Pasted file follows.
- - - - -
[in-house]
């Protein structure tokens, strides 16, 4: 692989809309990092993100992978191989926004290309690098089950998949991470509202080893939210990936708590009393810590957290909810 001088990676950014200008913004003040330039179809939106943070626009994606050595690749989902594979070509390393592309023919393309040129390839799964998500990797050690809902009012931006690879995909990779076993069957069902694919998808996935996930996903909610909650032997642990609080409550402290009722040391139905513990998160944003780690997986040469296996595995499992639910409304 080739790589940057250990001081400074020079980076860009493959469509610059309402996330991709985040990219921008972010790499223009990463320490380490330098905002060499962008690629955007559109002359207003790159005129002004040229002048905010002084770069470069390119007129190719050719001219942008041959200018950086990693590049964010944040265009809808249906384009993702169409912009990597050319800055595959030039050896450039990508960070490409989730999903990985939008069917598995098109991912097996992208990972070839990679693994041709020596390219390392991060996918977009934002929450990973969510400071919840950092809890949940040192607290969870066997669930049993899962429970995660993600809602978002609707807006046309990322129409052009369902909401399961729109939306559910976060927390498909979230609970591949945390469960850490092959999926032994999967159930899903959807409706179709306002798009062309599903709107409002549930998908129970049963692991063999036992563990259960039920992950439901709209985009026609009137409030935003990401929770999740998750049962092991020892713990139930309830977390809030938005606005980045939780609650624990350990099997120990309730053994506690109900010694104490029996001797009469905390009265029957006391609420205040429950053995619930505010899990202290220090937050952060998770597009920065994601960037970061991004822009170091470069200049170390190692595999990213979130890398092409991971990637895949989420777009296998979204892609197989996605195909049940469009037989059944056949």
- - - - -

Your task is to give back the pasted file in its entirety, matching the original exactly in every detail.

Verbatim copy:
[in-house]
């Protein structure tokens, strides 16, 4: 692989809309990092993100992978191989926004290309690098089950998949991470509202080893939210990936708590009393810590957290909810 001088990676950014200008913004003040330039179809939106943070626009994606050595690749989902594979070509390393592309023919393309040129390839799964998500990797050690809902009012931006690879995909990779076993069957069902694919998808996935996930996903909610909650032997642990609080409550402290009722040391139905513990998160944003780690997986040469296996595995499992639910409304 080739790589940057250990001081400074020079980076860009493959469509610059309402996330991709985040990219921008972010790499223009990463320490380490330098905002060499962008690629955007559109002359207003790159005129002004040229002048905010002084770069470069390119007129190719050719001219942008041959200018950086990693590049964010944040265009809808249906384009993702169409912009990597050319800055595959030039050896450039990508960070490409989730999903990985939008069917598995098109991912097996992208990972070839990679693994041709020596390219390392991060996918977009934002929450990973969510400071919840950092809890949940040192607290969870066997669930049993899962429970995660993600809602978002609707807006046309990322129409052009369902909401399961729109939306559910976060927390498909979230609970591949945390469960850490092959999926032994999967159930899903959807409706179709306002798009062309599903709107409002549930998908129970049963692991063999036992563990259960039920992950439901709209985009026609009137409030935003990401929770999740998750049962092991020892713990139930309830977390809030938005606005980045939780609650624990350990099997120990309730053994506690109900010694104490029996001797009469905390009265029957006391609420205040429950053995619930505010899990202290220090937050952060998770597009920065994601960037970061991004822009170091470069200049170390190692595999990213979130890398092409991971990637895949989420777009296998979204892609197989996605195909049940469009037989059944056949």